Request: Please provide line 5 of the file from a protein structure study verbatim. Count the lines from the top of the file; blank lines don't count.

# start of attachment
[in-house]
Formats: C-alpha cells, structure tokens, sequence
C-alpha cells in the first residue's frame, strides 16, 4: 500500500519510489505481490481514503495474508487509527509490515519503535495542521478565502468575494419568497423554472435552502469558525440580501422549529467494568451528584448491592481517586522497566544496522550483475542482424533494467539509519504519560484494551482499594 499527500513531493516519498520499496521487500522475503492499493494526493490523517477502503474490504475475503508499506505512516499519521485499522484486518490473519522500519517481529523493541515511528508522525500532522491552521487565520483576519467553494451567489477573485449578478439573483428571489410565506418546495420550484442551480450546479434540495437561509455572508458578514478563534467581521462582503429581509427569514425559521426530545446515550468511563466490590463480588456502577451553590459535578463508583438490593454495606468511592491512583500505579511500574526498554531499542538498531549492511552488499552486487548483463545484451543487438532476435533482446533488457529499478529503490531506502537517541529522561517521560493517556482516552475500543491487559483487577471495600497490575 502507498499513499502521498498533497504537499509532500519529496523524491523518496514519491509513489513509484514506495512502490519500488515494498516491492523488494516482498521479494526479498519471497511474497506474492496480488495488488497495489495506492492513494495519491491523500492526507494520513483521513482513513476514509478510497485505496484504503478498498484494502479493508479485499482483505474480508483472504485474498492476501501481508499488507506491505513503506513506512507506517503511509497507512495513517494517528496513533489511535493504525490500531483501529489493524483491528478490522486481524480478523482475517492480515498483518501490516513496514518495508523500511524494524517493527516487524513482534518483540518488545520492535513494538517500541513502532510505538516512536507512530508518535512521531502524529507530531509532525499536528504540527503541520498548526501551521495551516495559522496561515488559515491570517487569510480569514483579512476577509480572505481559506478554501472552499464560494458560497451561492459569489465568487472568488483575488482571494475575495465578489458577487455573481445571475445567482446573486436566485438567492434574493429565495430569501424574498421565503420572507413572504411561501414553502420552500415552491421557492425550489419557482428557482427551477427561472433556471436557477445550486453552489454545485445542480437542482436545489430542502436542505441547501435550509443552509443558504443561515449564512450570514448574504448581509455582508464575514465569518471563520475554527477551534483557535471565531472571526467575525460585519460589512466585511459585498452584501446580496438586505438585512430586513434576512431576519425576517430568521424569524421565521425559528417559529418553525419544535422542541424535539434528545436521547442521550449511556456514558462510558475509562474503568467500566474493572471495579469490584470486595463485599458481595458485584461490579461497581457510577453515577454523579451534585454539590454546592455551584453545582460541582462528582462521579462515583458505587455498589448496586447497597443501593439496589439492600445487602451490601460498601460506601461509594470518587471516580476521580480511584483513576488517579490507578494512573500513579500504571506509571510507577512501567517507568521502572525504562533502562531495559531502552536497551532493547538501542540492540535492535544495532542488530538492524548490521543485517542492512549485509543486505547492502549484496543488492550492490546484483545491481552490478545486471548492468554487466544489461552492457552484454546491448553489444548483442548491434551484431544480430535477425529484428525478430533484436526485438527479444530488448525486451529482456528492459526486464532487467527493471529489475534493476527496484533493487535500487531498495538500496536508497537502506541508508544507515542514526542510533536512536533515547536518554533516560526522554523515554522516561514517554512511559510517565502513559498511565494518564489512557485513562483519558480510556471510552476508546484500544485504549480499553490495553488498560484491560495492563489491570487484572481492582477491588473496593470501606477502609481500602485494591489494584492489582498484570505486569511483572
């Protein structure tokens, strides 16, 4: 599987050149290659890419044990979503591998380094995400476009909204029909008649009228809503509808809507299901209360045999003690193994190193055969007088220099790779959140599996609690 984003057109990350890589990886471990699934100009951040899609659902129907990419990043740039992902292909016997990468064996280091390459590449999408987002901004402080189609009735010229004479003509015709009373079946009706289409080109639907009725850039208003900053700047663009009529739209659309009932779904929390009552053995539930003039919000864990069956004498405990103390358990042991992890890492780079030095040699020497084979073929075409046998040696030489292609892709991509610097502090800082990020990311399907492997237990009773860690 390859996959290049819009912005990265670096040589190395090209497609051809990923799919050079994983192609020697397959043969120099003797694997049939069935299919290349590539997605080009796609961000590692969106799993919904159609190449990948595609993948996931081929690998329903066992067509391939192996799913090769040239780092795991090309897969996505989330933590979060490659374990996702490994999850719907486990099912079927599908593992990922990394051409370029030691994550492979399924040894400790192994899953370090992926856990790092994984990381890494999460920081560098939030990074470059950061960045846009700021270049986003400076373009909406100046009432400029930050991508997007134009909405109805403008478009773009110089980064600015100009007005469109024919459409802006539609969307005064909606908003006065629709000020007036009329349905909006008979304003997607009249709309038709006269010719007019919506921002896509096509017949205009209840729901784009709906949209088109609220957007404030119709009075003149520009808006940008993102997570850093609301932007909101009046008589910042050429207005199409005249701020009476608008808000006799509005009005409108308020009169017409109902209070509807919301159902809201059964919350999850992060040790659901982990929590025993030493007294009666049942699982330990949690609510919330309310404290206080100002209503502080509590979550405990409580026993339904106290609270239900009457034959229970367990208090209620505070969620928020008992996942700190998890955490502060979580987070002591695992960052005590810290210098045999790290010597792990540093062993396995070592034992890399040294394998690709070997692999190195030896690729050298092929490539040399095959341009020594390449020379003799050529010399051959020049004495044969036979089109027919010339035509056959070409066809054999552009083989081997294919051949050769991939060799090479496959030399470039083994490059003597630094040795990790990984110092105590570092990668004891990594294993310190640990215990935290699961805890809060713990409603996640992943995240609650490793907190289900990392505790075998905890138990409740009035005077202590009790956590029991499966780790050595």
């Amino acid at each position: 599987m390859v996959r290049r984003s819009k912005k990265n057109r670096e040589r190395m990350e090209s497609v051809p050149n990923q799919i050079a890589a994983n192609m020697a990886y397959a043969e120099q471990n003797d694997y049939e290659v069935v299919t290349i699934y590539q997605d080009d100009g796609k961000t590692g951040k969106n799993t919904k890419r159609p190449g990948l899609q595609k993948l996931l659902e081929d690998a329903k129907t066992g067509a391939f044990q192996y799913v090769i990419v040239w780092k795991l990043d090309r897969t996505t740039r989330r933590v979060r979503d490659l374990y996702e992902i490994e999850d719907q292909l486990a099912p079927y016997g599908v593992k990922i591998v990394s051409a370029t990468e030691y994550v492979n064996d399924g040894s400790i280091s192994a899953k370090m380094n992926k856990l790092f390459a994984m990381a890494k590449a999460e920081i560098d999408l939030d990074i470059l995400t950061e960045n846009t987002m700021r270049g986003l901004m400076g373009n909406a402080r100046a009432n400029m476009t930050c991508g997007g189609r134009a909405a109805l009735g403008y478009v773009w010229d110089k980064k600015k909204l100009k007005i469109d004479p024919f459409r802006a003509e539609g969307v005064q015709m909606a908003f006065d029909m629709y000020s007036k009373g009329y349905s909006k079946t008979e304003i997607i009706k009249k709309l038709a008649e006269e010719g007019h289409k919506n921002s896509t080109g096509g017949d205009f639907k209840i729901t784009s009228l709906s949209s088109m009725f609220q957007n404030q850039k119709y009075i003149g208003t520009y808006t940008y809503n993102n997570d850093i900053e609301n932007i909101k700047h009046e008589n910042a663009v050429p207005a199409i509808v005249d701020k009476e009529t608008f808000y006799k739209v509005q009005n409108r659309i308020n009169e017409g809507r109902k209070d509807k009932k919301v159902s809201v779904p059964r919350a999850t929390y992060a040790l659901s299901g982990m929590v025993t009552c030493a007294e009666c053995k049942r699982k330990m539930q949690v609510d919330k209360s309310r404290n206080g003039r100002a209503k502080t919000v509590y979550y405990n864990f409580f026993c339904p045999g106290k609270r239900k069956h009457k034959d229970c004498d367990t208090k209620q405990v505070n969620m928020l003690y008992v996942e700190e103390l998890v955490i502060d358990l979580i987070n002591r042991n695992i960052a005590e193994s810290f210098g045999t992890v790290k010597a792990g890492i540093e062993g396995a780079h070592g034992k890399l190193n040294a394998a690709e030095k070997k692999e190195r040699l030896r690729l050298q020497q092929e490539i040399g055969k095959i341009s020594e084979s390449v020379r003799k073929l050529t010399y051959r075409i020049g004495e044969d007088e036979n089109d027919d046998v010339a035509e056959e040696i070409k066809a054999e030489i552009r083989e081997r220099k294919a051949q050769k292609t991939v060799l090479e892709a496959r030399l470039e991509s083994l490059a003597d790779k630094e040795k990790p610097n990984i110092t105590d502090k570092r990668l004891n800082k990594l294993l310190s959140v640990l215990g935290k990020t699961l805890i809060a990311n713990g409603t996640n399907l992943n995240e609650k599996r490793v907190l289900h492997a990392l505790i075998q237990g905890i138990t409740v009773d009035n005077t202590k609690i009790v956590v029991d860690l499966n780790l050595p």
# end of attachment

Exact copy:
């Amino acid at each position: 599987m390859v996959r290049r984003s819009k912005k990265n057109r670096e040589r190395m990350e090209s497609v051809p050149n990923q799919i050079a890589a994983n192609m020697a990886y397959a043969e120099q471990n003797d694997y049939e290659v069935v299919t290349i699934y590539q997605d080009d100009g796609k961000t590692g951040k969106n799993t919904k890419r159609p190449g990948l899609q595609k993948l996931l659902e081929d690998a329903k129907t066992g067509a391939f044990q192996y799913v090769i990419v040239w780092k795991l990043d090309r897969t996505t740039r989330r933590v979060r979503d490659l374990y996702e992902i490994e999850d719907q292909l486990a099912p079927y016997g599908v593992k990922i591998v990394s051409a370029t990468e030691y994550v492979n064996d399924g040894s400790i280091s192994a899953k370090m380094n992926k856990l790092f390459a994984m990381a890494k590449a999460e920081i560098d999408l939030d990074i470059l995400t950061e960045n846009t987002m700021r270049g986003l901004m400076g373009n909406a402080r100046a009432n400029m476009t930050c991508g997007g189609r134009a909405a109805l009735g403008y478009v773009w010229d110089k980064k600015k909204l100009k007005i469109d004479p024919f459409r802006a003509e539609g969307v005064q015709m909606a908003f006065d029909m629709y000020s007036k009373g009329y349905s909006k079946t008979e304003i997607i009706k009249k709309l038709a008649e006269e010719g007019h289409k919506n921002s896509t080109g096509g017949d205009f639907k209840i729901t784009s009228l709906s949209s088109m009725f609220q957007n404030q850039k119709y009075i003149g208003t520009y808006t940008y809503n993102n997570d850093i900053e609301n932007i909101k700047h009046e008589n910042a663009v050429p207005a199409i509808v005249d701020k009476e009529t608008f808000y006799k739209v509005q009005n409108r659309i308020n009169e017409g809507r109902k209070d509807k009932k919301v159902s809201v779904p059964r919350a999850t929390y992060a040790l659901s299901g982990m929590v025993t009552c030493a007294e009666c053995k049942r699982k330990m539930q949690v609510d919330k209360s309310r404290n206080g003039r100002a209503k502080t919000v509590y979550y405990n864990f409580f026993c339904p045999g106290k609270r239900k069956h009457k034959d229970c004498d367990t208090k209620q405990v505070n969620m928020l003690y008992v996942e700190e103390l998890v955490i502060d358990l979580i987070n002591r042991n695992i960052a005590e193994s810290f210098g045999t992890v790290k010597a792990g890492i540093e062993g396995a780079h070592g034992k890399l190193n040294a394998a690709e030095k070997k692999e190195r040699l030896r690729l050298q020497q092929e490539i040399g055969k095959i341009s020594e084979s390449v020379r003799k073929l050529t010399y051959r075409i020049g004495e044969d007088e036979n089109d027919d046998v010339a035509e056959e040696i070409k066809a054999e030489i552009r083989e081997r220099k294919a051949q050769k292609t991939v060799l090479e892709a496959r030399l470039e991509s083994l490059a003597d790779k630094e040795k990790p610097n990984i110092t105590d502090k570092r990668l004891n800082k990594l294993l310190s959140v640990l215990g935290k990020t699961l805890i809060a990311n713990g409603t996640n399907l992943n995240e609650k599996r490793v907190l289900h492997a990392l505790i075998q237990g905890i138990t409740v009773d009035n005077t202590k609690i009790v956590v029991d860690l499966n780790l050595p």